Beefing Up The Winter Garden
Beefing up the Winter Garden
Last week, I thought about how I can make my garden a little more interesting in the winter. The picture in the last post is highly unusual. We do not normally have snow at all-not even a few flakes. That means we have a very long winter without much snow and lots of brown and dormant lawns. If I get organized in time for next winter, I will be planting more of these plants to add greenery during the summer and flowers, fruit or other interest for the winter. The best part about these three beauties is that they are good for the organic garden, also. All three are fairly pest and disease resistant. They put on their shows in the winter, when most insects are MIA, but their foliage is also sturdy during the summer.
These little (mostly) perennials are evergreen. They generally bloom in late winter to early spring. They do best in the shade, and the easiest to grow are the Oriental Hybrid Hellebores. Neutral to slightly acidic soil makes them happy, and they don’t like to have continuously wet feet. You need to be careful to not plant them too deeply-if the crowns are more than just barely covered with soil, they won’t bloom as well.
There are hybrids and species, and almost every single color imaginable!
Daphne is notoriously picky. It either loves or hates where it is planted, and it is almost impossible to tell the plant’s ultimate verdict until you plant it. However, if you can find a place that Daphne loves to live, you are home free. The fragrance, alone, is enough reason to plant this. You have never smelled anything as nice. Ever. It likes the shade, and a neutral soil pH. Carol Mackie has a golden leaf margin, and the glossy green leaves are pretty in the garden, even when the shrub is not blooming.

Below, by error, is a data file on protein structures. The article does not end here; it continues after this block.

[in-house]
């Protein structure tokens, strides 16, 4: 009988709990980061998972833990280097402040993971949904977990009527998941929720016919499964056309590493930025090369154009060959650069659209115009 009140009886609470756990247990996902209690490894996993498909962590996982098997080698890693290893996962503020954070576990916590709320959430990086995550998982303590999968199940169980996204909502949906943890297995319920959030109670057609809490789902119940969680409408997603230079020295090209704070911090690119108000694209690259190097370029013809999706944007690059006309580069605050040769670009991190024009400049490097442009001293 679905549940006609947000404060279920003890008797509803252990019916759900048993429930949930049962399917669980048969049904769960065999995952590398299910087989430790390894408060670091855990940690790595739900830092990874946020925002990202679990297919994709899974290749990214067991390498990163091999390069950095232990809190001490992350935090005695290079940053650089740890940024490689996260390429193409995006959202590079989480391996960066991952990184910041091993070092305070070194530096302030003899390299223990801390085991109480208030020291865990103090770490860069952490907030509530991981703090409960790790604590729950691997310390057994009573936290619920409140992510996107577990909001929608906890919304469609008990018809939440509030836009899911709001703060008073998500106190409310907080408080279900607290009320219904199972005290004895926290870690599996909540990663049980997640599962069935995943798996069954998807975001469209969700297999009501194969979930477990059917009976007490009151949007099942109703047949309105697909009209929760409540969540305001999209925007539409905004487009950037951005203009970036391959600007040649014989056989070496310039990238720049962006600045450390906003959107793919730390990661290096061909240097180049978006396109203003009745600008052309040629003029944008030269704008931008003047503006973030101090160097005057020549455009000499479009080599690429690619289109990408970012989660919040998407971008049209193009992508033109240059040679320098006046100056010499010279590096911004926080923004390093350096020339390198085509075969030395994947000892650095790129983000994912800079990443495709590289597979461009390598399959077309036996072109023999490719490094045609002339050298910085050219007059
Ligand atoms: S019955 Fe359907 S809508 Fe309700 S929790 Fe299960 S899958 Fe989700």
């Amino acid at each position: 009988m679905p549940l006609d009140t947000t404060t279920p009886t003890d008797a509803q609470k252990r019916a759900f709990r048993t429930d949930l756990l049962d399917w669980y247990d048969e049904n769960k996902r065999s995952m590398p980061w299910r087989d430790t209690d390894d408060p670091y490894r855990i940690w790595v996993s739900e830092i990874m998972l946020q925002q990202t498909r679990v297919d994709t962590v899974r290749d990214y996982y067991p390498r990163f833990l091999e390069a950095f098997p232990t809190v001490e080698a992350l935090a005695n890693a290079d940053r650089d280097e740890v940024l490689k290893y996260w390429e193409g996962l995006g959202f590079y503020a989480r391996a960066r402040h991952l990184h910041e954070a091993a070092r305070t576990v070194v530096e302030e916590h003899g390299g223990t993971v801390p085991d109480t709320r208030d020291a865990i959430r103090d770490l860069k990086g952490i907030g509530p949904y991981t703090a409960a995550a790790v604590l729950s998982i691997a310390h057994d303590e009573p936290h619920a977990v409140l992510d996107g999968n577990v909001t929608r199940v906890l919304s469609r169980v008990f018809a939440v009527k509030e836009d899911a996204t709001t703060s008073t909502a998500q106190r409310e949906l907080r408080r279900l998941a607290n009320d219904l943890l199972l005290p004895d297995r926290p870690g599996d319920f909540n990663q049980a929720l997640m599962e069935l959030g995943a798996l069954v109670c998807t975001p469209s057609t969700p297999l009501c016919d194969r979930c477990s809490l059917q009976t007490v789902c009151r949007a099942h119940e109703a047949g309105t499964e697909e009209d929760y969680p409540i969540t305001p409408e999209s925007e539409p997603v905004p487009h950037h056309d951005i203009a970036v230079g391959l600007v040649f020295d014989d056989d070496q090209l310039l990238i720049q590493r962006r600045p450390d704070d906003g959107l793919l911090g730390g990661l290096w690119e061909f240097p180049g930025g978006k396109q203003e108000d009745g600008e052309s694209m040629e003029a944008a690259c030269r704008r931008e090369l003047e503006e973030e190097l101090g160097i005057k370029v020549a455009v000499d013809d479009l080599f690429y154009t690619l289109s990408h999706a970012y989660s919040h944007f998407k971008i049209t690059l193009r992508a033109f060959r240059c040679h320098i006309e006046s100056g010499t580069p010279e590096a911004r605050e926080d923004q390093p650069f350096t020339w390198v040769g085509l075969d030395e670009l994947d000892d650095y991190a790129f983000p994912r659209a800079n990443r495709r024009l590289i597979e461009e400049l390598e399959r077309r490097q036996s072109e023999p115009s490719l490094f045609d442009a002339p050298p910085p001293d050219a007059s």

I want one of these, BADLY! I remember the first time I saw one of these blooming. They bloom in my town around late January-early February. They look like cotton candy. They are adorable and pretty. They are a shocking surprise in the middle of winter. Their common name is the Flowering Apricot. They are fluffy and frivolous, but I love ‘em. At a full height of 20 feet, they make nice ornamental trees for near the house or beds near the center of the lawn. If you plant these in your yard, you will get lots of admiring looks from passers-by.
There is more eye-candy for my winter garden beyond these three. I’ll bring you more organic-garden friendly winter plants in a few days!